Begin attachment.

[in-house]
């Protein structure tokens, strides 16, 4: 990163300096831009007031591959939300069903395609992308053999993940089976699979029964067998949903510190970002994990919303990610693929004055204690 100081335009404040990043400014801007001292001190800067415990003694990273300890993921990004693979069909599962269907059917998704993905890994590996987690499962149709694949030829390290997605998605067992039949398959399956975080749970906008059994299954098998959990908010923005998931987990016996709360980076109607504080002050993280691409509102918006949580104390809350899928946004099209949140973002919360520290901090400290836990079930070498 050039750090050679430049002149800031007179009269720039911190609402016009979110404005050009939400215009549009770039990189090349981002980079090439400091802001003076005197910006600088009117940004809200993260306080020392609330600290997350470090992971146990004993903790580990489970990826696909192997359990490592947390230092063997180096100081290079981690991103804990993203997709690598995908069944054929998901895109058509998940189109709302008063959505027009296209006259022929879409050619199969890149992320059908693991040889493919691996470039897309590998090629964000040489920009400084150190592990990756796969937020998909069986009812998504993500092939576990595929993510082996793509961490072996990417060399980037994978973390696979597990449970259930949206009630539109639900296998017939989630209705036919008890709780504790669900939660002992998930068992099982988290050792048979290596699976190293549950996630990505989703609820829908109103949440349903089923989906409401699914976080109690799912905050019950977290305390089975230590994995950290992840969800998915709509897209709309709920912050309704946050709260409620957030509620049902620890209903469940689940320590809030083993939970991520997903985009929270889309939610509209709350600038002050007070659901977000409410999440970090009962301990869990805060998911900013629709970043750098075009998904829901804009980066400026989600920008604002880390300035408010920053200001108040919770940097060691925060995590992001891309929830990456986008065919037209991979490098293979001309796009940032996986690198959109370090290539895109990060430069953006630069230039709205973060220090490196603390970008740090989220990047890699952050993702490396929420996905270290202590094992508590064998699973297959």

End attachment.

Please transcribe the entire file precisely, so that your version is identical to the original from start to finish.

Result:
[in-house]
């Protein structure tokens, strides 16, 4: 990163300096831009007031591959939300069903395609992308053999993940089976699979029964067998949903510190970002994990919303990610693929004055204690 100081335009404040990043400014801007001292001190800067415990003694990273300890993921990004693979069909599962269907059917998704993905890994590996987690499962149709694949030829390290997605998605067992039949398959399956975080749970906008059994299954098998959990908010923005998931987990016996709360980076109607504080002050993280691409509102918006949580104390809350899928946004099209949140973002919360520290901090400290836990079930070498 050039750090050679430049002149800031007179009269720039911190609402016009979110404005050009939400215009549009770039990189090349981002980079090439400091802001003076005197910006600088009117940004809200993260306080020392609330600290997350470090992971146990004993903790580990489970990826696909192997359990490592947390230092063997180096100081290079981690991103804990993203997709690598995908069944054929998901895109058509998940189109709302008063959505027009296209006259022929879409050619199969890149992320059908693991040889493919691996470039897309590998090629964000040489920009400084150190592990990756796969937020998909069986009812998504993500092939576990595929993510082996793509961490072996990417060399980037994978973390696979597990449970259930949206009630539109639900296998017939989630209705036919008890709780504790669900939660002992998930068992099982988290050792048979290596699976190293549950996630990505989703609820829908109103949440349903089923989906409401699914976080109690799912905050019950977290305390089975230590994995950290992840969800998915709509897209709309709920912050309704946050709260409620957030509620049902620890209903469940689940320590809030083993939970991520997903985009929270889309939610509209709350600038002050007070659901977000409410999440970090009962301990869990805060998911900013629709970043750098075009998904829901804009980066400026989600920008604002880390300035408010920053200001108040919770940097060691925060995590992001891309929830990456986008065919037209991979490098293979001309796009940032996986690198959109370090290539895109990060430069953006630069230039709205973060220090490196603390970008740090989220990047890699952050993702490396929420996905270290202590094992508590064998699973297959």